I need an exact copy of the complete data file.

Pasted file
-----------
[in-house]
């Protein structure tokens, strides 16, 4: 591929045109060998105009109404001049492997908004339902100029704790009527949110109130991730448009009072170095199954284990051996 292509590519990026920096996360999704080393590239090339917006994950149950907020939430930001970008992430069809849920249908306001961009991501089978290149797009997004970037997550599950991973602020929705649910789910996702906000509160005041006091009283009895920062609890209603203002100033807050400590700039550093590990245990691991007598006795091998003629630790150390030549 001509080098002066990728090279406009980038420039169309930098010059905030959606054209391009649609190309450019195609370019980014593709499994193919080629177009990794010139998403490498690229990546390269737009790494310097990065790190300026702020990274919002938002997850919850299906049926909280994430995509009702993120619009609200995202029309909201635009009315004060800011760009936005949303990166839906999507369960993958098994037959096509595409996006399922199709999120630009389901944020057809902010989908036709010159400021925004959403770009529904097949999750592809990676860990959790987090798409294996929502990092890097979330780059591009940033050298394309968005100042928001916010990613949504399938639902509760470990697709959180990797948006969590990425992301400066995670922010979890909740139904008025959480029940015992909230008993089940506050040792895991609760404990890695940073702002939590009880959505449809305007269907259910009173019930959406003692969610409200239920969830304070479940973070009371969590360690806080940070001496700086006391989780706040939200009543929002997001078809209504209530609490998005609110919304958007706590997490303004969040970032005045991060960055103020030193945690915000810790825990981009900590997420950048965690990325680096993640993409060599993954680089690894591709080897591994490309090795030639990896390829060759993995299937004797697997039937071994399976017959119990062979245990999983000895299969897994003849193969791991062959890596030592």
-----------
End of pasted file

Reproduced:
[in-house]
């Protein structure tokens, strides 16, 4: 591929045109060998105009109404001049492997908004339902100029704790009527949110109130991730448009009072170095199954284990051996 292509590519990026920096996360999704080393590239090339917006994950149950907020939430930001970008992430069809849920249908306001961009991501089978290149797009997004970037997550599950991973602020929705649910789910996702906000509160005041006091009283009895920062609890209603203002100033807050400590700039550093590990245990691991007598006795091998003629630790150390030549 001509080098002066990728090279406009980038420039169309930098010059905030959606054209391009649609190309450019195609370019980014593709499994193919080629177009990794010139998403490498690229990546390269737009790494310097990065790190300026702020990274919002938002997850919850299906049926909280994430995509009702993120619009609200995202029309909201635009009315004060800011760009936005949303990166839906999507369960993958098994037959096509595409996006399922199709999120630009389901944020057809902010989908036709010159400021925004959403770009529904097949999750592809990676860990959790987090798409294996929502990092890097979330780059591009940033050298394309968005100042928001916010990613949504399938639902509760470990697709959180990797948006969590990425992301400066995670922010979890909740139904008025959480029940015992909230008993089940506050040792895991609760404990890695940073702002939590009880959505449809305007269907259910009173019930959406003692969610409200239920969830304070479940973070009371969590360690806080940070001496700086006391989780706040939200009543929002997001078809209504209530609490998005609110919304958007706590997490303004969040970032005045991060960055103020030193945690915000810790825990981009900590997420950048965690990325680096993640993409060599993954680089690894591709080897591994490309090795030639990896390829060759993995299937004797697997039937071994399976017959119990062979245990999983000895299969897994003849193969791991062959890596030592």